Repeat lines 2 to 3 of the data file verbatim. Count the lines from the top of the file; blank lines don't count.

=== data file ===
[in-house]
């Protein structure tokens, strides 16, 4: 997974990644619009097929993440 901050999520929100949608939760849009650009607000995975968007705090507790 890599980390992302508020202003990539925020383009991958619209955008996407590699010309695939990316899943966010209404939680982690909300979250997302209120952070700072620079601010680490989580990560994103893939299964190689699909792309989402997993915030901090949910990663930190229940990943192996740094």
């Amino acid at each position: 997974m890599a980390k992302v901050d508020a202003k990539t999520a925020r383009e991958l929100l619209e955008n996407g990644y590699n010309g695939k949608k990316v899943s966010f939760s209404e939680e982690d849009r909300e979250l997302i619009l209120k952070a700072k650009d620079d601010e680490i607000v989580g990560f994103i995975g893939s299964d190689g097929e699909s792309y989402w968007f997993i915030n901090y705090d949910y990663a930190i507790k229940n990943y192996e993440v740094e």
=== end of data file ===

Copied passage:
């Protein structure tokens, strides 16, 4: 997974990644619009097929993440 901050999520929100949608939760849009650009607000995975968007705090507790 890599980390992302508020202003990539925020383009991958619209955008996407590699010309695939990316899943966010209404939680982690909300979250997302209120952070700072620079601010680490989580990560994103893939299964190689699909792309989402997993915030901090949910990663930190229940990943192996740094």
């Amino acid at each position: 997974m890599a980390k992302v901050d508020a202003k990539t999520a925020r383009e991958l929100l619209e955008n996407g990644y590699n010309g695939k949608k990316v899943s966010f939760s209404e939680e982690d849009r909300e979250l997302i619009l209120k952070a700072k650009d620079d601010e680490i607000v989580g990560f994103i995975g893939s299964d190689g097929e699909s792309y989402w968007f997993i915030n901090y705090d949910y990663a930190i507790k229940n990943y192996e993440v740094e």